Species C. hippurus
It is a medium-sized epipelagic fish belonging to the Coryphaenidae family, generally known as dorado and common dolphin fish. Mahi-mahi may be found in tropical, subtropical, and temperate seas worldwide, including the Pacific, Atlantic, and Indian Oceans.
The body is long, tall, and slender, with a blunt head as well as a mouth. The mahi-mahi has a striking look. They often reach a weight of 30 pounds and a length of 1 metre, and are distinguished by their vibrant coloration. Their flanks are golden yellow, and their pectoral fins are iridescent blue. Others, too, got blue rings surrounding their skulls. They have a big dorsal fin that looks like a sail and a massive caudal, or tail fin.
Distribution and Habitat
Mahi-mahi may be seen all around the globe, although they are most common in tropical, subtropical, and temperate seas. The fish may be found in Hawaii, Central America, Mexico, and also most of the Indian Ocean.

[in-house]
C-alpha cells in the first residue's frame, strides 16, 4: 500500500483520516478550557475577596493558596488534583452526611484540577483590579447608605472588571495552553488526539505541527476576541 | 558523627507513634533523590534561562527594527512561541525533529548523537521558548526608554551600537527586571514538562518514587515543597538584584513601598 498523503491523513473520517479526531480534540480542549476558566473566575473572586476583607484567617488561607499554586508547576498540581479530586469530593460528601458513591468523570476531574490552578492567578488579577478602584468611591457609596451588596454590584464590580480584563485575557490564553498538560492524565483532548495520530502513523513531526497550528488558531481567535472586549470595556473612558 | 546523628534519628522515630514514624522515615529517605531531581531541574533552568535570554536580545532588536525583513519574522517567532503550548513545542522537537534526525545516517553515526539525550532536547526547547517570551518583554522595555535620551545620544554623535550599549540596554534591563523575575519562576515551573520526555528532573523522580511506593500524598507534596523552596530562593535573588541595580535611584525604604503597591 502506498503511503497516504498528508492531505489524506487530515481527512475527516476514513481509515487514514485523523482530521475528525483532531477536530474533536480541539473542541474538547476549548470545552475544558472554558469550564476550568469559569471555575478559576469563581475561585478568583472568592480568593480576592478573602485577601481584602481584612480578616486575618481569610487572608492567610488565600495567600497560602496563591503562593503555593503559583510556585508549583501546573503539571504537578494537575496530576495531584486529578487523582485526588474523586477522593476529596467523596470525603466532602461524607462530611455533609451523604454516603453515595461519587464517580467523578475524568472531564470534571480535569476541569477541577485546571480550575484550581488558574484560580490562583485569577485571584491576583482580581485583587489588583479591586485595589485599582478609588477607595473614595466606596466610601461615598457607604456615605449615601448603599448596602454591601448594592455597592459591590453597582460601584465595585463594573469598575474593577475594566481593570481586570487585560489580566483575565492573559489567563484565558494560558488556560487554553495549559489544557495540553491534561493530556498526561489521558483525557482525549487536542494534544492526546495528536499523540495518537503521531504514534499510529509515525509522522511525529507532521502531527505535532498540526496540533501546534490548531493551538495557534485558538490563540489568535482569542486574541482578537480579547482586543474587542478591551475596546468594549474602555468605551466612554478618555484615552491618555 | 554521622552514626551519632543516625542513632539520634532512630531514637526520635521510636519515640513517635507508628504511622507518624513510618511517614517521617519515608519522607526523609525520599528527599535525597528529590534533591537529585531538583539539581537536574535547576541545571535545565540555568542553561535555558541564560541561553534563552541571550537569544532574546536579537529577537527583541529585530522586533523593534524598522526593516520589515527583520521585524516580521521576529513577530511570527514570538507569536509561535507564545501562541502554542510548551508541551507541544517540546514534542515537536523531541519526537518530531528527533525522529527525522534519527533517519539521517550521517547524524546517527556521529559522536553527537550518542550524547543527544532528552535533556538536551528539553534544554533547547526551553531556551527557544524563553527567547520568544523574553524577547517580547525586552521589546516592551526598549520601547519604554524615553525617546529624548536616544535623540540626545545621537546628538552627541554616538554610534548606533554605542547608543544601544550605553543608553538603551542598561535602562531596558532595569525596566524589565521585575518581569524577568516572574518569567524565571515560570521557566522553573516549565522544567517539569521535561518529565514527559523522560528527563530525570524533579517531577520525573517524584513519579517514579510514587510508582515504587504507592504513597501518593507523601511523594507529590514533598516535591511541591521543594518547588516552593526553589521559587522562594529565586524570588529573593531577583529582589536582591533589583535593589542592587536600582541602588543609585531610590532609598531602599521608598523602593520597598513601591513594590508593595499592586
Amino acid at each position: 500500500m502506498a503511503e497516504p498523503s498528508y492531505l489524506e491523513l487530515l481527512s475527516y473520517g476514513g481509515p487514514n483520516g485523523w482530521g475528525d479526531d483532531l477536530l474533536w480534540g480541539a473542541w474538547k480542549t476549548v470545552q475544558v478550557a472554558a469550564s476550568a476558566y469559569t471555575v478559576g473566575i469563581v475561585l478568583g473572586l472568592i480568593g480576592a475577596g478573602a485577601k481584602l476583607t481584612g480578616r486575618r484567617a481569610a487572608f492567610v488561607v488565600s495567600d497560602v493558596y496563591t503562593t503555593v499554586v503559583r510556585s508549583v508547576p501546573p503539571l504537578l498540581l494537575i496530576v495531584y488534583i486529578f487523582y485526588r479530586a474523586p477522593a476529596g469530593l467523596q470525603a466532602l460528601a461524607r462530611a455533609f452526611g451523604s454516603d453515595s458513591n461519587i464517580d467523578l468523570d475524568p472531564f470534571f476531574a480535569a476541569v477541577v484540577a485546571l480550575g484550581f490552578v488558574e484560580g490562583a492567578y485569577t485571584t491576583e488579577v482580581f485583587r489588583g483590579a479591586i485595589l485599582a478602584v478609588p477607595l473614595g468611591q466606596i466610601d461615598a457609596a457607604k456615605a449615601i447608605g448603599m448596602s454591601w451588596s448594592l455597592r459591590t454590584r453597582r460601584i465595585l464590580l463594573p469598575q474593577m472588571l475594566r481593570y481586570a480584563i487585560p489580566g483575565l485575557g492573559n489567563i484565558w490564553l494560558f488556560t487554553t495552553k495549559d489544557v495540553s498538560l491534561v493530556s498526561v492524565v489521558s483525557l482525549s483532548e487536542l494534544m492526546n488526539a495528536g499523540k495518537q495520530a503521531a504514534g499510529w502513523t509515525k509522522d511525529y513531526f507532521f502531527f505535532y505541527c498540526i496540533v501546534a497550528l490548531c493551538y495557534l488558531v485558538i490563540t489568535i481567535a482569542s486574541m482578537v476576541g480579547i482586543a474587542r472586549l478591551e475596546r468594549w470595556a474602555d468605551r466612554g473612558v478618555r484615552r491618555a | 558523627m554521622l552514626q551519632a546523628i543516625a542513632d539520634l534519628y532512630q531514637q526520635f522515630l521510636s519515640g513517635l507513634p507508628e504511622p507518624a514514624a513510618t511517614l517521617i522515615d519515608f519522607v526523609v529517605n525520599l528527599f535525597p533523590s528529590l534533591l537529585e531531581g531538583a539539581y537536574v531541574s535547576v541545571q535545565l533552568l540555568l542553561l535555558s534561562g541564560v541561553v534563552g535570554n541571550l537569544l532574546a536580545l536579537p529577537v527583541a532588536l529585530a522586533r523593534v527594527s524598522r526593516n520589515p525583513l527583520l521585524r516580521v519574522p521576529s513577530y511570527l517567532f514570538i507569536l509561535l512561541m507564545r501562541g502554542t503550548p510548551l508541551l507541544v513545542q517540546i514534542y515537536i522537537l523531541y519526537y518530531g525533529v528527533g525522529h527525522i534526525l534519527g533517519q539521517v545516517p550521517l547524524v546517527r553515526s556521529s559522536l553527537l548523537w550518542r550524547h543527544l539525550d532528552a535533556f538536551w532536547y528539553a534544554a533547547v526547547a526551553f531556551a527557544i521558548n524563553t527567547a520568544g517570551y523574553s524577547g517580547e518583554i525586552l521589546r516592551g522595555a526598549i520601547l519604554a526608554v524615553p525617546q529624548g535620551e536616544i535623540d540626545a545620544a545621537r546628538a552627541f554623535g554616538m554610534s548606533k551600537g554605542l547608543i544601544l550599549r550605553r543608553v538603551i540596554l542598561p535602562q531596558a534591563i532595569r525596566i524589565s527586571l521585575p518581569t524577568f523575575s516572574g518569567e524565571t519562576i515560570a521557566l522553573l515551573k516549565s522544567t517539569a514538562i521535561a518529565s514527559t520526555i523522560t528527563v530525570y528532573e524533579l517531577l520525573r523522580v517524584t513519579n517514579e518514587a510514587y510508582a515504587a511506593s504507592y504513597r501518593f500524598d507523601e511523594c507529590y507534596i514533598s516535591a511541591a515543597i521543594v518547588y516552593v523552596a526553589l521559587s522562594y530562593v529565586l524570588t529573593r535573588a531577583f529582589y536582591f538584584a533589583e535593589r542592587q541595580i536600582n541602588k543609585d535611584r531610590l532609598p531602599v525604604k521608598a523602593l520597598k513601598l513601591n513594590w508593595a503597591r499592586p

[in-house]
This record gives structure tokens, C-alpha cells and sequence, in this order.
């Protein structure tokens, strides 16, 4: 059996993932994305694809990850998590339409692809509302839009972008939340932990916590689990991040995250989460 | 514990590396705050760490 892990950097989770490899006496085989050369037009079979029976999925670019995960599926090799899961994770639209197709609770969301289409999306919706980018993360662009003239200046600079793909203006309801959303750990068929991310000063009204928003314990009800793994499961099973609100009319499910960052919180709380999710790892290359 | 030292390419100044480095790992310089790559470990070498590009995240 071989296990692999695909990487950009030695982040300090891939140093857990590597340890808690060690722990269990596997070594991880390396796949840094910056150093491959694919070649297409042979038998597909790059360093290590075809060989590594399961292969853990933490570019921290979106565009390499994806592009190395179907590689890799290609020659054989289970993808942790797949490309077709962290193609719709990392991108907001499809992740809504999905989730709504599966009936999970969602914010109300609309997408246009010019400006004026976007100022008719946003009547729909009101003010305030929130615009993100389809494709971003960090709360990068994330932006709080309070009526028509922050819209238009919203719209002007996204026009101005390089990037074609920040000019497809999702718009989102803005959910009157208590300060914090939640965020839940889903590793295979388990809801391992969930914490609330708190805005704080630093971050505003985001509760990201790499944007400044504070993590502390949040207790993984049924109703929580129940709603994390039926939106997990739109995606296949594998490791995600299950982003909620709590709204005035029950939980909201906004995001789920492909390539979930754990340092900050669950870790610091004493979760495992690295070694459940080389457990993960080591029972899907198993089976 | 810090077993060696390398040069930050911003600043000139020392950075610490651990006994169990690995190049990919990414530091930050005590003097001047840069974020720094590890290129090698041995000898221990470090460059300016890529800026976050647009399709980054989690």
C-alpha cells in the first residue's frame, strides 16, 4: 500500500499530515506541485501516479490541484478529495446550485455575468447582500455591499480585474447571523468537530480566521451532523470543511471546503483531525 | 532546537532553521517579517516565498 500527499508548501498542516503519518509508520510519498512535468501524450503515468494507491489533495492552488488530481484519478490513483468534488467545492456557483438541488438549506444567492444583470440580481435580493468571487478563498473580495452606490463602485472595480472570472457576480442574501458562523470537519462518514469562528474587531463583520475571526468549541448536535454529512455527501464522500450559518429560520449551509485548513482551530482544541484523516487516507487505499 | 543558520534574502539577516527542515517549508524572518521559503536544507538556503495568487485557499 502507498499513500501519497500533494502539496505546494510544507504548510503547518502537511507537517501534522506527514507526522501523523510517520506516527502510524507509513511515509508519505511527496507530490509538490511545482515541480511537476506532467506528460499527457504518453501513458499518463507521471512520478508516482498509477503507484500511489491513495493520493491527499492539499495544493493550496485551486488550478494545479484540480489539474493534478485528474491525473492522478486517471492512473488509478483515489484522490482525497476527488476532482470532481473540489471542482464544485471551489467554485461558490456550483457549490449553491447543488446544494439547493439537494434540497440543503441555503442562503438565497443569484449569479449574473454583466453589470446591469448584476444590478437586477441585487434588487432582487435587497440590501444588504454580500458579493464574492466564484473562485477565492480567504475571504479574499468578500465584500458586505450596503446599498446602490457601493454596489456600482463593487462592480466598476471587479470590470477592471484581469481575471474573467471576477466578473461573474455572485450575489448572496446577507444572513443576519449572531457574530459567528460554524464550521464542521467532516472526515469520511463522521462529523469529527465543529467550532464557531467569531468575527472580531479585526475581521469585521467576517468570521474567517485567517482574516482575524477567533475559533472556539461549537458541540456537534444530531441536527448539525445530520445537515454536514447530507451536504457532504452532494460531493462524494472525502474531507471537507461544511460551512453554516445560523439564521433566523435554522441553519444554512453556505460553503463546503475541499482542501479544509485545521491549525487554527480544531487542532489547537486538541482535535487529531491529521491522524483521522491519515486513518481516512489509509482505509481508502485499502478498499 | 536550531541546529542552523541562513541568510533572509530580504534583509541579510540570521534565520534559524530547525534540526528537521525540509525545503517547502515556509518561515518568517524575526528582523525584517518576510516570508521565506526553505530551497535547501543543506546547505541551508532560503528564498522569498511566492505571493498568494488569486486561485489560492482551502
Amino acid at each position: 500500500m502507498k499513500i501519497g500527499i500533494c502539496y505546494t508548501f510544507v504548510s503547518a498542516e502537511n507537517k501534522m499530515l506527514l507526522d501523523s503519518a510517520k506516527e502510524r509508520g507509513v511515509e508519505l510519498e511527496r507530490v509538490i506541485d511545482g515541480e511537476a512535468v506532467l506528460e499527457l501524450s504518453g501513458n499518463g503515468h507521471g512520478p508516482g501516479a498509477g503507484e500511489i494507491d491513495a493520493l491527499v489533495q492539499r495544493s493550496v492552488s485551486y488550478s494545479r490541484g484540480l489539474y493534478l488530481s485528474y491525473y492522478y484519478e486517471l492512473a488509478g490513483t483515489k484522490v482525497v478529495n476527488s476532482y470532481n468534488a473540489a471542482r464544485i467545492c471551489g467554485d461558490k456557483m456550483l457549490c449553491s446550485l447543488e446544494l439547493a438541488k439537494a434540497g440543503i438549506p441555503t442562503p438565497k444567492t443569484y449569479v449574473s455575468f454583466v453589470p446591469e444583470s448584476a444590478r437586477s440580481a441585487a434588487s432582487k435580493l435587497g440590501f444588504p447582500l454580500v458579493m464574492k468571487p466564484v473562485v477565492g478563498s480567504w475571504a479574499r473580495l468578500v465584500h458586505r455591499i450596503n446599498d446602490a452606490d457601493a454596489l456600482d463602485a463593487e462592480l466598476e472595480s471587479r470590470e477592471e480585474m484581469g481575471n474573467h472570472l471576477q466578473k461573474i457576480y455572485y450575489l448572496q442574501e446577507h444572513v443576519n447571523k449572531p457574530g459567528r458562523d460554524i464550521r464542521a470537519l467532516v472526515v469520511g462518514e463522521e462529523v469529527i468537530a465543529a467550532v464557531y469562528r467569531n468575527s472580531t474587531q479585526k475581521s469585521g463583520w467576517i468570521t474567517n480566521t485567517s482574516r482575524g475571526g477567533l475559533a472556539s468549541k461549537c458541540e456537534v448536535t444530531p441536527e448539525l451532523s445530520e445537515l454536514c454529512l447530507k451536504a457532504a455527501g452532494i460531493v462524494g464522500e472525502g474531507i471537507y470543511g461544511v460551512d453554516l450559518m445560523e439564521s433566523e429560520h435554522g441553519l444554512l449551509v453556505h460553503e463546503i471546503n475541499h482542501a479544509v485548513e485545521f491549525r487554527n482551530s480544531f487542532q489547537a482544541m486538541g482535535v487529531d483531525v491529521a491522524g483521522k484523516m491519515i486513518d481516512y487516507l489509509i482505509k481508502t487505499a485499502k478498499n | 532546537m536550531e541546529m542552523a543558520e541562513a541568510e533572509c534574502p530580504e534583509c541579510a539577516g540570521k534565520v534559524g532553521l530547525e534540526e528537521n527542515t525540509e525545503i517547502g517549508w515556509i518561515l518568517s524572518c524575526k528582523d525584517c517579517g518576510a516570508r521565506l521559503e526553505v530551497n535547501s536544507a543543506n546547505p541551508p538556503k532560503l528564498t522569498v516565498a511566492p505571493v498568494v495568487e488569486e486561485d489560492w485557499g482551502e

They are epipelagic, meaning they spend the majority of their life near the surface and offshore. Despite the fact that they have been seen diving to a depth of over 1,000 ft, they are most often seen in the first 100 feet of water.
Diet and Predators
Mahi-mahi are scavengers. They catch a variety of food, including tiny fish, using their speed and huge jaws. They’ll also go for squid, cuttlefish, as well as a variety of crustaceans. Zooplankton, little organisms that drift in the waters at the mercy of the currents, is another food source for juveniles.
Other marine predators eat mahi-mahi, so it’s a win-win situation. Yellowfin and bluefin tunas, for example, will eat almost any fish that falls within their size variety. Immature mahi-mahi are included. This also relates to toothed whales such as dolphins, orcas, and false killer whales, whose ranges overlap with mahi-mahi’s. When given the chance, mahi-mahi will be eaten by sea lions and seals, and also a variety of pelagic shark species, including the mako shark and blue shark.
Reproduction and Life Cycle